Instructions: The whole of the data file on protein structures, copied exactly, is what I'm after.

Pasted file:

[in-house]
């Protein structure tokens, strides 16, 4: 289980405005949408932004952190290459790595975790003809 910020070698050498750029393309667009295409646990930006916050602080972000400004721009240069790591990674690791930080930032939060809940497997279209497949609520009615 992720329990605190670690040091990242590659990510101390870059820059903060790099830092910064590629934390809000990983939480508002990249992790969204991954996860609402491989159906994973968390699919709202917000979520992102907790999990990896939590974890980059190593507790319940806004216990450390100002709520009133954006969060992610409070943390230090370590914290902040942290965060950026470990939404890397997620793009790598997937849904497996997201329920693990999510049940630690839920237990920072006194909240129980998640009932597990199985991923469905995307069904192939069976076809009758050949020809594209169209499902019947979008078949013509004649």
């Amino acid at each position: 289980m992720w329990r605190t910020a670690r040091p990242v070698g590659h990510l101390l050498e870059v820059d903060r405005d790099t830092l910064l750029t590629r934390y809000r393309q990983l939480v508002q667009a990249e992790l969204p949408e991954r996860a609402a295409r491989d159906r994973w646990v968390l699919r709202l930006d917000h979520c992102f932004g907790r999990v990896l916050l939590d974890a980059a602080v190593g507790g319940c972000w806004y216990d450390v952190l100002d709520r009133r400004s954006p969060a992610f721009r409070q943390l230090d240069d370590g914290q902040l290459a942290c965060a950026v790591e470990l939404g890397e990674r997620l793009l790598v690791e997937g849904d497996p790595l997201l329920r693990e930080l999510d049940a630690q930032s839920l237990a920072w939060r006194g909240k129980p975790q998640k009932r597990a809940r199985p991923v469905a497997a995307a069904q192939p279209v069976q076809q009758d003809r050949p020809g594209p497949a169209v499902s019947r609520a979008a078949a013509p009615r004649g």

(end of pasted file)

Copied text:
[in-house]
């Protein structure tokens, strides 16, 4: 289980405005949408932004952190290459790595975790003809 910020070698050498750029393309667009295409646990930006916050602080972000400004721009240069790591990674690791930080930032939060809940497997279209497949609520009615 992720329990605190670690040091990242590659990510101390870059820059903060790099830092910064590629934390809000990983939480508002990249992790969204991954996860609402491989159906994973968390699919709202917000979520992102907790999990990896939590974890980059190593507790319940806004216990450390100002709520009133954006969060992610409070943390230090370590914290902040942290965060950026470990939404890397997620793009790598997937849904497996997201329920693990999510049940630690839920237990920072006194909240129980998640009932597990199985991923469905995307069904192939069976076809009758050949020809594209169209499902019947979008078949013509004649």
């Amino acid at each position: 289980m992720w329990r605190t910020a670690r040091p990242v070698g590659h990510l101390l050498e870059v820059d903060r405005d790099t830092l910064l750029t590629r934390y809000r393309q990983l939480v508002q667009a990249e992790l969204p949408e991954r996860a609402a295409r491989d159906r994973w646990v968390l699919r709202l930006d917000h979520c992102f932004g907790r999990v990896l916050l939590d974890a980059a602080v190593g507790g319940c972000w806004y216990d450390v952190l100002d709520r009133r400004s954006p969060a992610f721009r409070q943390l230090d240069d370590g914290q902040l290459a942290c965060a950026v790591e470990l939404g890397e990674r997620l793009l790598v690791e997937g849904d497996p790595l997201l329920r693990e930080l999510d049940a630690q930032s839920l237990a920072w939060r006194g909240k129980p975790q998640k009932r597990a809940r199985p991923v469905a497997a995307a069904q192939p279209v069976q076809q009758d003809r050949p020809g594209p497949a169209v499902s019947r609520a979008a078949a013509p009615r004649g």